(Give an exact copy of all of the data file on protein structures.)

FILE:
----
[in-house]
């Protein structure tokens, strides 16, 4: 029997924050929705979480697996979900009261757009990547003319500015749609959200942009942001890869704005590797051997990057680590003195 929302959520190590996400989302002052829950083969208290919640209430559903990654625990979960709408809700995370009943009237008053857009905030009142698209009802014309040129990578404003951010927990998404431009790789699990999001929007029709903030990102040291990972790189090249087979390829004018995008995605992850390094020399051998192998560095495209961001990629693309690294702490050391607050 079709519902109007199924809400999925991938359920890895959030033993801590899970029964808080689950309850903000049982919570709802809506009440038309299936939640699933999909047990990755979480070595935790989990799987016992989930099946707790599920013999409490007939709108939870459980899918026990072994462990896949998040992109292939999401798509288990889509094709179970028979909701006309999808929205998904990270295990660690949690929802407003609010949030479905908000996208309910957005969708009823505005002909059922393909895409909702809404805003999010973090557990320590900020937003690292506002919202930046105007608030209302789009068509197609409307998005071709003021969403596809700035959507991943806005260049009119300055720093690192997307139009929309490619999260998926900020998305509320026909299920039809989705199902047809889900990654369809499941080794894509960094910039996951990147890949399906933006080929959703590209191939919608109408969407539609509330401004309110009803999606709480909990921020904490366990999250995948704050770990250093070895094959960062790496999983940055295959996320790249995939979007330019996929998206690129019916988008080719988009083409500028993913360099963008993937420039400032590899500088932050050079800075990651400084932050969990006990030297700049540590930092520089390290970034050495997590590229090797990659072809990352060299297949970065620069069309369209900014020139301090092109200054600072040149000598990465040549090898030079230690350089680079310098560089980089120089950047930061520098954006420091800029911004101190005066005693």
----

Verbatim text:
[in-house]
């Protein structure tokens, strides 16, 4: 029997924050929705979480697996979900009261757009990547003319500015749609959200942009942001890869704005590797051997990057680590003195 929302959520190590996400989302002052829950083969208290919640209430559903990654625990979960709408809700995370009943009237008053857009905030009142698209009802014309040129990578404003951010927990998404431009790789699990999001929007029709903030990102040291990972790189090249087979390829004018995008995605992850390094020399051998192998560095495209961001990629693309690294702490050391607050 079709519902109007199924809400999925991938359920890895959030033993801590899970029964808080689950309850903000049982919570709802809506009440038309299936939640699933999909047990990755979480070595935790989990799987016992989930099946707790599920013999409490007939709108939870459980899918026990072994462990896949998040992109292939999401798509288990889509094709179970028979909701006309999808929205998904990270295990660690949690929802407003609010949030479905908000996208309910957005969708009823505005002909059922393909895409909702809404805003999010973090557990320590900020937003690292506002919202930046105007608030209302789009068509197609409307998005071709003021969403596809700035959507991943806005260049009119300055720093690192997307139009929309490619999260998926900020998305509320026909299920039809989705199902047809889900990654369809499941080794894509960094910039996951990147890949399906933006080929959703590209191939919608109408969407539609509330401004309110009803999606709480909990921020904490366990999250995948704050770990250093070895094959960062790496999983940055295959996320790249995939979007330019996929998206690129019916988008080719988009083409500028993913360099963008993937420039400032590899500088932050050079800075990651400084932050969990006990030297700049540590930092520089390290970034050495997590590229090797990659072809990352060299297949970065620069069309369209900014020139301090092109200054600072040149000598990465040549090898030079230690350089680079310098560089980089120089950047930061520098954006420091800029911004101190005066005693």